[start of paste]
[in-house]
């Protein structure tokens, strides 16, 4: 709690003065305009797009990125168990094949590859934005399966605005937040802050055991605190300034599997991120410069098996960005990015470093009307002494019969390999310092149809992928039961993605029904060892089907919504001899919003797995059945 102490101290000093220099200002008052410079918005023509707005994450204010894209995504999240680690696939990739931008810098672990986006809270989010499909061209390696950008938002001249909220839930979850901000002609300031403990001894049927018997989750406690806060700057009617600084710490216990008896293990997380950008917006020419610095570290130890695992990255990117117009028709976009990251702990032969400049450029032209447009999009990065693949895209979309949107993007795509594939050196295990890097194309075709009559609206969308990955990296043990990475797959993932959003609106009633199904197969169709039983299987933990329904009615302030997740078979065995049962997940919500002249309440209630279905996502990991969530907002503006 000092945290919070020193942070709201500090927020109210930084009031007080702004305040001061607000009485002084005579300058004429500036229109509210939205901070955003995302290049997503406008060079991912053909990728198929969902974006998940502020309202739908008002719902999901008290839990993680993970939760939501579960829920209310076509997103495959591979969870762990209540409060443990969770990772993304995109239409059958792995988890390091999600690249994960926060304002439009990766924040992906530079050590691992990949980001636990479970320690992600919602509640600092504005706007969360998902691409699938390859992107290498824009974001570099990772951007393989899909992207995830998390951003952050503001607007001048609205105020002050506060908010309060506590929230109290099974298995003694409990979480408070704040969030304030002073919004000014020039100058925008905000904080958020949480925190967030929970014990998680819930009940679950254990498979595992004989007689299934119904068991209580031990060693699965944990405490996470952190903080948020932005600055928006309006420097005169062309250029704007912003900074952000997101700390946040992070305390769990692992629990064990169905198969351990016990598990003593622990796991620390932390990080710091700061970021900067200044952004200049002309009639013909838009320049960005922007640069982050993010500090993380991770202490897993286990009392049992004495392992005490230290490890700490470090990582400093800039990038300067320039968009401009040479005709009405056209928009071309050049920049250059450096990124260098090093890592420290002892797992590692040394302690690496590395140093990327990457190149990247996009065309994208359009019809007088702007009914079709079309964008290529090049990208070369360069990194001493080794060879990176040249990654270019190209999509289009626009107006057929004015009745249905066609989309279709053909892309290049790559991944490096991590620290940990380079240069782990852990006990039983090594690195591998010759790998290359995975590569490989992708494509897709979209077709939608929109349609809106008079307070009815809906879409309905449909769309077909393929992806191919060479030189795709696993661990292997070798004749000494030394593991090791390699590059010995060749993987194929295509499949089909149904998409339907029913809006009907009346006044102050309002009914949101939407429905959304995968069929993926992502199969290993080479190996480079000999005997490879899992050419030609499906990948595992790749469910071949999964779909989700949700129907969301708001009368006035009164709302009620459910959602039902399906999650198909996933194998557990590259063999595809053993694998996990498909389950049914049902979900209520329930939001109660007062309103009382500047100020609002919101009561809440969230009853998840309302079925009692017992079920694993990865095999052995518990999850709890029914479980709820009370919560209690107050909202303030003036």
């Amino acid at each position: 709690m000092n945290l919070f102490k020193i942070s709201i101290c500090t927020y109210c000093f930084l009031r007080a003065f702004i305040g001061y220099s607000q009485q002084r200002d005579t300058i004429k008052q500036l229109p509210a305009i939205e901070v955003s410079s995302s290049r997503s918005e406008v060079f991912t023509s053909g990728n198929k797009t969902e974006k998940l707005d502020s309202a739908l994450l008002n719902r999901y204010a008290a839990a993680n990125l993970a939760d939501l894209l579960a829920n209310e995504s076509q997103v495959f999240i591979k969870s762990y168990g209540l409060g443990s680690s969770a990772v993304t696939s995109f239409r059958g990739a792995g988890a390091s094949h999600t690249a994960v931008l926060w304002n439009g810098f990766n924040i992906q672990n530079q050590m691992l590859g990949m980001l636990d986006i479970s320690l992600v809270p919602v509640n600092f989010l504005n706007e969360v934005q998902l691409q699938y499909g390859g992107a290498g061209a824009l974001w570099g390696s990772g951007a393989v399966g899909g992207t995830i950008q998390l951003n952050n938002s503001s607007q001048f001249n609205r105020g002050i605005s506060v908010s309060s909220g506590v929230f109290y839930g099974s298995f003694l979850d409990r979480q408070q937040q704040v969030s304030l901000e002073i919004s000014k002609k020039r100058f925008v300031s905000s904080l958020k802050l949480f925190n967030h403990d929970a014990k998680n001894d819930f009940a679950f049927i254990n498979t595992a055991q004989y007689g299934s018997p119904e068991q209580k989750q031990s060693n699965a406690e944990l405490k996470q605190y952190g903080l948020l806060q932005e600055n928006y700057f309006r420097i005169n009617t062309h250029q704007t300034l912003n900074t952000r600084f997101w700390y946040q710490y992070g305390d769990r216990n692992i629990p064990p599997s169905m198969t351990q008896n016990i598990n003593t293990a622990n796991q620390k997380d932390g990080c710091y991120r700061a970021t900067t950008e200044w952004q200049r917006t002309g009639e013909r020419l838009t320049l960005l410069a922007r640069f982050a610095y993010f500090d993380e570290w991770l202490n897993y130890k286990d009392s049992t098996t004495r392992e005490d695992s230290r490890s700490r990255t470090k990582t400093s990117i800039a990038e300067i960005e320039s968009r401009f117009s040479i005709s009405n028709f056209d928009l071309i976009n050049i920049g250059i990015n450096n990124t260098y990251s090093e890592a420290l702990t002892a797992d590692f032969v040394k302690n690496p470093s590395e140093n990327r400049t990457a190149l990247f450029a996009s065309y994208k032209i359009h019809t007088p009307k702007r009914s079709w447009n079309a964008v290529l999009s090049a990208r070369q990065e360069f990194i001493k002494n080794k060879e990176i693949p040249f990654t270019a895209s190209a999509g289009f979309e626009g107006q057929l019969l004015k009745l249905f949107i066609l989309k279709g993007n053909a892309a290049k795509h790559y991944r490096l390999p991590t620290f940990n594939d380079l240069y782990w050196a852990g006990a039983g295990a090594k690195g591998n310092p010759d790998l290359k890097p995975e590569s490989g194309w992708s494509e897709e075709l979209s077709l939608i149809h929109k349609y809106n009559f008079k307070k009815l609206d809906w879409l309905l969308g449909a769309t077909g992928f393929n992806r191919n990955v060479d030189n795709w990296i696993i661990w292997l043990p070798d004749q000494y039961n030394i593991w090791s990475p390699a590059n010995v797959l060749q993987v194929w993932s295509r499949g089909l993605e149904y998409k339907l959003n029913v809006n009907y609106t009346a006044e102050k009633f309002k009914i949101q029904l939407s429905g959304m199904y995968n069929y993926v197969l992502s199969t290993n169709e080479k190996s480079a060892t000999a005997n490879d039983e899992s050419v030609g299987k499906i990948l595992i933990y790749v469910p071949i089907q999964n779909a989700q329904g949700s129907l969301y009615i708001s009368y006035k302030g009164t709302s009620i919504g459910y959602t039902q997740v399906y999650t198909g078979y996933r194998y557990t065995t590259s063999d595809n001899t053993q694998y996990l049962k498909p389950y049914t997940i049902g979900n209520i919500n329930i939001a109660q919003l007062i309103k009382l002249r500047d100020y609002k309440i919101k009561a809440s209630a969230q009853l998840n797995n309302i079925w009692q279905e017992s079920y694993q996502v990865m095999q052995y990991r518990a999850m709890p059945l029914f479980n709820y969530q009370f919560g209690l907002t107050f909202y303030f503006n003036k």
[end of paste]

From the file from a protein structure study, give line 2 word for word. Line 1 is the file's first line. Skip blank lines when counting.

């Protein structure tokens, strides 16, 4: 709690003065305009797009990125168990094949590859934005399966605005937040802050055991605190300034599997991120410069098996960005990015470093009307002494019969390999310092149809992928039961993605029904060892089907919504001899919003797995059945 102490101290000093220099200002008052410079918005023509707005994450204010894209995504999240680690696939990739931008810098672990986006809270989010499909061209390696950008938002001249909220839930979850901000002609300031403990001894049927018997989750406690806060700057009617600084710490216990008896293990997380950008917006020419610095570290130890695992990255990117117009028709976009990251702990032969400049450029032209447009999009990065693949895209979309949107993007795509594939050196295990890097194309075709009559609206969308990955990296043990990475797959993932959003609106009633199904197969169709039983299987933990329904009615302030997740078979065995049962997940919500002249309440209630279905996502990991969530907002503006 000092945290919070020193942070709201500090927020109210930084009031007080702004305040001061607000009485002084005579300058004429500036229109509210939205901070955003995302290049997503406008060079991912053909990728198929969902974006998940502020309202739908008002719902999901008290839990993680993970939760939501579960829920209310076509997103495959591979969870762990209540409060443990969770990772993304995109239409059958792995988890390091999600690249994960926060304002439009990766924040992906530079050590691992990949980001636990479970320690992600919602509640600092504005706007969360998902691409699938390859992107290498824009974001570099990772951007393989899909992207995830998390951003952050503001607007001048609205105020002050506060908010309060506590929230109290099974298995003694409990979480408070704040969030304030002073919004000014020039100058925008905000904080958020949480925190967030929970014990998680819930009940679950254990498979595992004989007689299934119904068991209580031990060693699965944990405490996470952190903080948020932005600055928006309006420097005169062309250029704007912003900074952000997101700390946040992070305390769990692992629990064990169905198969351990016990598990003593622990796991620390932390990080710091700061970021900067200044952004200049002309009639013909838009320049960005922007640069982050993010500090993380991770202490897993286990009392049992004495392992005490230290490890700490470090990582400093800039990038300067320039968009401009040479005709009405056209928009071309050049920049250059450096990124260098090093890592420290002892797992590692040394302690690496590395140093990327990457190149990247996009065309994208359009019809007088702007009914079709079309964008290529090049990208070369360069990194001493080794060879990176040249990654270019190209999509289009626009107006057929004015009745249905066609989309279709053909892309290049790559991944490096991590620290940990380079240069782990852990006990039983090594690195591998010759790998290359995975590569490989992708494509897709979209077709939608929109349609809106008079307070009815809906879409309905449909769309077909393929992806191919060479030189795709696993661990292997070798004749000494030394593991090791390699590059010995060749993987194929295509499949089909149904998409339907029913809006009907009346006044102050309002009914949101939407429905959304995968069929993926992502199969290993080479190996480079000999005997490879899992050419030609499906990948595992790749469910071949999964779909989700949700129907969301708001009368006035009164709302009620459910959602039902399906999650198909996933194998557990590259063999595809053993694998996990498909389950049914049902979900209520329930939001109660007062309103009382500047100020609002919101009561809440969230009853998840309302079925009692017992079920694993990865095999052995518990999850709890029914479980709820009370919560209690107050909202303030003036």